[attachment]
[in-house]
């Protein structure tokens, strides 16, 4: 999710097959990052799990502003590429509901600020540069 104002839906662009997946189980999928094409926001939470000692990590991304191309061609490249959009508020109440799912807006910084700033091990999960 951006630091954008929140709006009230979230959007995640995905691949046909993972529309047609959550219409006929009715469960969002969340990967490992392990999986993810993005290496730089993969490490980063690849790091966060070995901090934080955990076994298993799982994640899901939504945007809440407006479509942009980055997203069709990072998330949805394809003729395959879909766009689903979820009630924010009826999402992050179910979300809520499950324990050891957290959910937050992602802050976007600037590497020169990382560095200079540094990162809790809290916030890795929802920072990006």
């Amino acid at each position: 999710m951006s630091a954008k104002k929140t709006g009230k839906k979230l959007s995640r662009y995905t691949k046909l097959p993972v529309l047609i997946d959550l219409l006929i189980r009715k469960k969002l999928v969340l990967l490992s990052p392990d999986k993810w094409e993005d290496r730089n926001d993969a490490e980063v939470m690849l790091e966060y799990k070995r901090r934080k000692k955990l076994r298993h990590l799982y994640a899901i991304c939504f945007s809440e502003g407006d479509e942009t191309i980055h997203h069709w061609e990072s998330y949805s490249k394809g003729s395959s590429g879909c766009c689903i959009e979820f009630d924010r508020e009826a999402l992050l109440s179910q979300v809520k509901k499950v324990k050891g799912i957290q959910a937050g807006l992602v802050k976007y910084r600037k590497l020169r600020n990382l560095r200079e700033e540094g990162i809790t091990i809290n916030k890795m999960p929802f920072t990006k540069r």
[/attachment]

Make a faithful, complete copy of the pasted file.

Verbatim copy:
[in-house]
């Protein structure tokens, strides 16, 4: 999710097959990052799990502003590429509901600020540069 104002839906662009997946189980999928094409926001939470000692990590991304191309061609490249959009508020109440799912807006910084700033091990999960 951006630091954008929140709006009230979230959007995640995905691949046909993972529309047609959550219409006929009715469960969002969340990967490992392990999986993810993005290496730089993969490490980063690849790091966060070995901090934080955990076994298993799982994640899901939504945007809440407006479509942009980055997203069709990072998330949805394809003729395959879909766009689903979820009630924010009826999402992050179910979300809520499950324990050891957290959910937050992602802050976007600037590497020169990382560095200079540094990162809790809290916030890795929802920072990006």
């Amino acid at each position: 999710m951006s630091a954008k104002k929140t709006g009230k839906k979230l959007s995640r662009y995905t691949k046909l097959p993972v529309l047609i997946d959550l219409l006929i189980r009715k469960k969002l999928v969340l990967l490992s990052p392990d999986k993810w094409e993005d290496r730089n926001d993969a490490e980063v939470m690849l790091e966060y799990k070995r901090r934080k000692k955990l076994r298993h990590l799982y994640a899901i991304c939504f945007s809440e502003g407006d479509e942009t191309i980055h997203h069709w061609e990072s998330y949805s490249k394809g003729s395959s590429g879909c766009c689903i959009e979820f009630d924010r508020e009826a999402l992050l109440s179910q979300v809520k509901k499950v324990k050891g799912i957290q959910a937050g807006l992602v802050k976007y910084r600037k590497l020169r600020n990382l560095r200079e700033e540094g990162i809790t091990i809290n916030k890795m999960p929802f920072t990006k540069r």